UK border police seize £500k from Nigerians' hand luggage
Be careful when opening the overhead lockers...
The UK's border police were patting themselves on the back today after seizing over half a million quid in cash from the hand luggage of two Nigerian men at Heathrow Airport.
Border Agency officers discovered the cash as the men tried to enter the UK through Heathrow last week, after flying in from Paris.
The men said the money - a mix of €500 and $100 bills - was simply to procure supplies for their business, which they said was a father and son trading concern specialising in wine, spirits and cosmetics.
Border agents were sceptical, it would seem, and seized the cash under the Proceeds of Crime Act until the men can prove it comes from a legitimate source.
Apparently anyone entering or leaving the UK with over £1,000 in cash can be asked to provide evidence of its bona fides, or face having it "detained". The UK has already banned the issue of €500 notes over the counter after concluding they had become the bill of choice for organised and not-so-organised criminals.
As for the two gents detained at Heathrow, we look forward to seeing whether they can prove the provenance of their cash.
In the meantime, any readers awaiting their portion of riches belonging to the late Sani Abacha are advised to be sceptical of claims their money has been detained at the airport. ®
Isn't it obvious?
The money belonged to the late Mr John Smith who had no relatives. The Nigerians arranged by e-mail for Mr David Smith to claim to be John's brother. They have sorted out all the paper work and have paid for modalities. Now all that remains is for them to meet up and split the cash 40/40/20. Come on - deals like this take place 100,000 (ONE HUNDRED THOUSAND) times each day.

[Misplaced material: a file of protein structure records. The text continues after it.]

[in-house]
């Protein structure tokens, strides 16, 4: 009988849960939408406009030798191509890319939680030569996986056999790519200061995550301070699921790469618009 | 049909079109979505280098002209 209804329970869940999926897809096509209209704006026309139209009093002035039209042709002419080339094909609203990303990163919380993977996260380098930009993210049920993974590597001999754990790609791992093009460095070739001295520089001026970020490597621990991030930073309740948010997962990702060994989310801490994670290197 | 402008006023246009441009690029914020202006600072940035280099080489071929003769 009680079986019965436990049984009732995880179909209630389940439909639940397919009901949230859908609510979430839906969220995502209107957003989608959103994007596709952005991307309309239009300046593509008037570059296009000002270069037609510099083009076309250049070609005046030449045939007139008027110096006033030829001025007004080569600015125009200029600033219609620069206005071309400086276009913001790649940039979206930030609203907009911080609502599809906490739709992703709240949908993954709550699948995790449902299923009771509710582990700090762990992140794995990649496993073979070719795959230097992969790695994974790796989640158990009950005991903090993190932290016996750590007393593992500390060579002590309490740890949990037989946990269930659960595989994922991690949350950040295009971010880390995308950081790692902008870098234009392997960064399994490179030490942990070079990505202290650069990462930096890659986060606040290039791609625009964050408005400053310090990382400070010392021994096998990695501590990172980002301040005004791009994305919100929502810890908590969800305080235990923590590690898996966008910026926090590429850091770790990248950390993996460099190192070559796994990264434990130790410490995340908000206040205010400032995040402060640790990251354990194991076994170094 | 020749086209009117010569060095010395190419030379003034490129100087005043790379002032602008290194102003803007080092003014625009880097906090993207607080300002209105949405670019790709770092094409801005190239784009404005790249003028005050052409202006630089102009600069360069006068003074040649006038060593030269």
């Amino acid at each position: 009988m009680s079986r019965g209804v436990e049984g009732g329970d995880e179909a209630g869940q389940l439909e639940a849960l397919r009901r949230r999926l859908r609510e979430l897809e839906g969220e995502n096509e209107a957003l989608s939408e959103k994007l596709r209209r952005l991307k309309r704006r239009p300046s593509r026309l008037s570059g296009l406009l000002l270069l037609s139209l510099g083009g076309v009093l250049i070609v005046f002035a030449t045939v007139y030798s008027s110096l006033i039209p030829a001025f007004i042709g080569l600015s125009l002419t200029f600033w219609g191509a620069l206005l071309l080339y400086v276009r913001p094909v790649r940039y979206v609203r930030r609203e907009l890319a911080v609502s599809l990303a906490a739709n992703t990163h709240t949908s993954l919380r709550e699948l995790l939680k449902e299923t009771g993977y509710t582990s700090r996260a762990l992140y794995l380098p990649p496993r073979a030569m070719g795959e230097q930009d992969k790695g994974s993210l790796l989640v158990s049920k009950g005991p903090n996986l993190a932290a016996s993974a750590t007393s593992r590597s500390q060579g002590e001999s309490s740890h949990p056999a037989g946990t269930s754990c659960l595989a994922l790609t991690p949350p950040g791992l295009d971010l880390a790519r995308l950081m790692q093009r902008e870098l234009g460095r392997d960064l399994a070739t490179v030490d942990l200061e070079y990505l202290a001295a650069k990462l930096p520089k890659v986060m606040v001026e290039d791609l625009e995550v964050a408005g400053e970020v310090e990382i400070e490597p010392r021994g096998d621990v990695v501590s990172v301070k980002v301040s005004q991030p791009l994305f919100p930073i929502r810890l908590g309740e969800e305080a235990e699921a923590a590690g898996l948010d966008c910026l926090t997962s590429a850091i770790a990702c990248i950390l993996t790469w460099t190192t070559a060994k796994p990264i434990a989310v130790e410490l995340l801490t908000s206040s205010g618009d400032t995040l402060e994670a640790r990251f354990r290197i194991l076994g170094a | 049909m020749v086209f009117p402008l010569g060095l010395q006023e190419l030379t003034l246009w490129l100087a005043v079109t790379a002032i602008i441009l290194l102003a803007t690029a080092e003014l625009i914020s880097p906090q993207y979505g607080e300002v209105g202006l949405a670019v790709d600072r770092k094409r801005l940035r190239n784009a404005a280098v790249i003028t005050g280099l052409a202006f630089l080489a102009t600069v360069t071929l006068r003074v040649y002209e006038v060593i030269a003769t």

"Border agents were sceptical, it would seem, and seized the cash under the Proceeds of Crime Act until the men can prove it comes from a legitimate source."
Nice to see that the old "innocent until proven guilty" is still alive and flourishing in British justice.
Maybe that's where the scammers get their ideas?
My wife is from Zimbabwe, a country that's fallen so far apart that the only currency is the US$. No ATMs, no cards, no credit etc - well at least not when there's no electricity which is >95% of the time. A two week vist there requires taking US$ 3000-4000+ ($10000 might be a better figure for a month) for car hire (including deposit), food, petrol and medical care for her family. Recently Zimbabwe customs (probably some of the most crooked on the planet) have started stealing vistors money claiming it must be from crime. This is of course a problem if you need food, water, transport etc. Sounds familiar.
So, the story of Nigerians bringing cash to the UK doesn't sound implausible. Africa is a cash based continent and >99% of the population (even those with successful and legitimate businesses) don't have bank accounts. Maybe that's why those 411 scams sound credible to the people that create them?
One thing's for certain, the more western governments carry on like tin pot dictatorships (ask yourself if you were in Zimbabwe, how you would prove the £100 in your pocket - a months wages - was earned legitimately, the same is true for an african businessman in the UK), the more opportunities ciminals will have with plasable reasons to handle other people's money.